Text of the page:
04 June 2014

Sayonara, Japan… Hallo, Deutschland


Now that the controlled chaos of relocation has come to a halt, I can finally sit down and put together some coherent thoughts on the journey thus far. Initially, I was going to write about my thoughts on transitioning from Asia to Europe and the grappling with the notion of what it means to consciously face the best years of your life, but the subtext was muddled and it became too abstract for anyone to possibly enjoy, so I’ll save that one for a later day. Instead, here’s the play-by-play of what’s been going on from the last post until now.

With our final shipment of belongings gone, we spent the remainder of our time cleaning for our final housing inspection before we were then asked kindly to give back the keys to our residence and get out. The Mrs. and I got a room at the Misawa Inn while our dog and cats, who were not allowed to stay with us, were distributed among our pet-friendly friends. Now bike-less, we were forced to use a borrowed car to get anywhere we needed to go in our final days in Misawa. Or so I thought.

IMG_0329 (2)

Walking into the hotel lobby, one is greeted by this (poorly cropped) poster advertising a “courtesy bicycle” for guests of the Misawa Inn. I don’t know whose idea it was to implement this, but kudos to them. Although I’m sure they exist, I’ve never personally seen a hotel offer complimentary bicycles, let alone an Air Force Inn, so I just had to take advantage of this opportunity. I filled out the form, received my helmet and lock, and was able to choose the bike I wanted from their selection. Granted, there were maybe four to choose from, and none were very spectacular, but hey, they were free.


I picked the Fuji Crosstown 3.0, because it intrigued me, but also because the tires were actually inflated. I’m still not entirely sure what this bike was marketed as, because it suffers from a bit of an identity crisis. The overly padded saddle with a shock-absorbing seat-stem, articulating handlebar stem, and smooth-tread city tires suggest a comfort bike, but the triple crankset, 29” wheels, and front fork suspension suggest a mountain bike. Either way, it offered a ride I can only describe as excessively squishy. I didn’t actually ride it all that far, but I wanted mostly to patronize the Inn’s program to show my support.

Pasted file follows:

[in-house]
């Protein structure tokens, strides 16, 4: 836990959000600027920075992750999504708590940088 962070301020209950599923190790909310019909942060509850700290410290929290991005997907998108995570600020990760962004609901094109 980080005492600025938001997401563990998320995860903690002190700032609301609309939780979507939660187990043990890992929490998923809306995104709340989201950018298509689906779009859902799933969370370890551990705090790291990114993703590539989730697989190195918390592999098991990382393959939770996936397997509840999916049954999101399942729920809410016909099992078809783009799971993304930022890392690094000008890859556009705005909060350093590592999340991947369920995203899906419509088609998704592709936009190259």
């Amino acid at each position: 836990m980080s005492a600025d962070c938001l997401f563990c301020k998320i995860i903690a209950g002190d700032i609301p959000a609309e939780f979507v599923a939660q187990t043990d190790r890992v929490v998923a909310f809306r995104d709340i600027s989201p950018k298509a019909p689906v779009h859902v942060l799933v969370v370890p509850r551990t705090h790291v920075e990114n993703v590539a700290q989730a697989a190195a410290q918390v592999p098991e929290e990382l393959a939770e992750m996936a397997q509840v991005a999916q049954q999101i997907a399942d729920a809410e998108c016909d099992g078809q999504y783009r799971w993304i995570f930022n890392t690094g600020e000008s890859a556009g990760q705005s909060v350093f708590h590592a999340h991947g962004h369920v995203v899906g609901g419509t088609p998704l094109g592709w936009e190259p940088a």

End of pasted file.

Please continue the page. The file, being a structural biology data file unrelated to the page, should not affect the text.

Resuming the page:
Finally, the day had to come to leave. We were going to fly from Misawa to Tokyo, stay overnight, then fly from Tokyo to Frankfurt via Copenhagen the next day. With one suitcase, carry-on, and cat apiece, plus the dog, we had quite the task at hand. Flying with pets is never easy, especially travelling halfway around the world. I also might add that it’s incredibly expensive, and I wish I could somehow convey to these animals just how much they owe us.

The flight from Misawa to Tokyo was easy. Every leg of the trip thereafter was subsequently more troublesome, peaking with a breakdown on the German autobahn, but I’ll get to that in a moment.


After arriving at Narita airport, (Tokyo has two airports, and they are not very close to each other) we boarded our chartered van to Haneda airport where our pets had reservations for their own rooms at the Royal Inn pet hotel. While we were not allowed back to actually see their accommodations, I imagine it was the utmost in luxury. Meanwhile, the Mrs. and I took the train into Kanda to eat at Devil Craft pizzeria and bar. Then we walked around, got a karaoke room one last time, and took the train back to Haneda for a blissful night of rest in the airport lobby, falling asleep to the tune of “this escalator goes to the third floor. Please hold on to the hand rails”  repeating over and over again in two languages. All night long.